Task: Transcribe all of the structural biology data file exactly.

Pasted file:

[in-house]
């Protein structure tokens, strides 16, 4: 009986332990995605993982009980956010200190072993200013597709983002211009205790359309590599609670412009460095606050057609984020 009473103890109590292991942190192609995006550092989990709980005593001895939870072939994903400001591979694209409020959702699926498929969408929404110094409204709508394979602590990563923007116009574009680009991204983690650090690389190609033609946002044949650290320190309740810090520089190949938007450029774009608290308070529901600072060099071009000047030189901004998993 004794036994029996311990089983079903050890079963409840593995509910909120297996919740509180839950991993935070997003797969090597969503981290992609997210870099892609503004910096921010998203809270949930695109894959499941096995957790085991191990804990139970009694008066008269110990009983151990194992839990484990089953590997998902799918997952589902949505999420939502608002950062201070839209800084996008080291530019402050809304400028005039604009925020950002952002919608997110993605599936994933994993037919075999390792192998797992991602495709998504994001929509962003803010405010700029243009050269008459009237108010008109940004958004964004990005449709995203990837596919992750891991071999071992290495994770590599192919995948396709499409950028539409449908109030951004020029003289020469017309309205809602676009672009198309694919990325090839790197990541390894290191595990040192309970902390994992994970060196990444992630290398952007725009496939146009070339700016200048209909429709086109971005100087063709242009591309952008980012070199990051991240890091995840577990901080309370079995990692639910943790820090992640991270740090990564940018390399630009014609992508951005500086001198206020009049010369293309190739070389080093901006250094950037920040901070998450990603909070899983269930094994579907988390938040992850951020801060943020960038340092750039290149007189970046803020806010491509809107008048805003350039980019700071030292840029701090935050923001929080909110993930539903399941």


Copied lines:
[in-house]
């Protein structure tokens, strides 16, 4: 009986332990995605993982009980956010200190072993200013597709983002211009205790359309590599609670412009460095606050057609984020 009473103890109590292991942190192609995006550092989990709980005593001895939870072939994903400001591979694209409020959702699926498929969408929404110094409204709508394979602590990563923007116009574009680009991204983690650090690389190609033609946002044949650290320190309740810090520089190949938007450029774009608290308070529901600072060099071009000047030189901004998993 004794036994029996311990089983079903050890079963409840593995509910909120297996919740509180839950991993935070997003797969090597969503981290992609997210870099892609503004910096921010998203809270949930695109894959499941096995957790085991191990804990139970009694008066008269110990009983151990194992839990484990089953590997998902799918997952589902949505999420939502608002950062201070839209800084996008080291530019402050809304400028005039604009925020950002952002919608997110993605599936994933994993037919075999390792192998797992991602495709998504994001929509962003803010405010700029243009050269008459009237108010008109940004958004964004990005449709995203990837596919992750891991071999071992290495994770590599192919995948396709499409950028539409449908109030951004020029003289020469017309309205809602676009672009198309694919990325090839790197990541390894290191595990040192309970902390994992994970060196990444992630290398952007725009496939146009070339700016200048209909429709086109971005100087063709242009591309952008980012070199990051991240890091995840577990901080309370079995990692639910943790820090992640991270740090990564940018390399630009014609992508951005500086001198206020009049010369293309190739070389080093901006250094950037920040901070998450990603909070899983269930094994579907988390938040992850951020801060943020960038340092750039290149007189970046803020806010491509809107008048805003350039980019700071030292840029701090935050923001929080909110993930539903399941």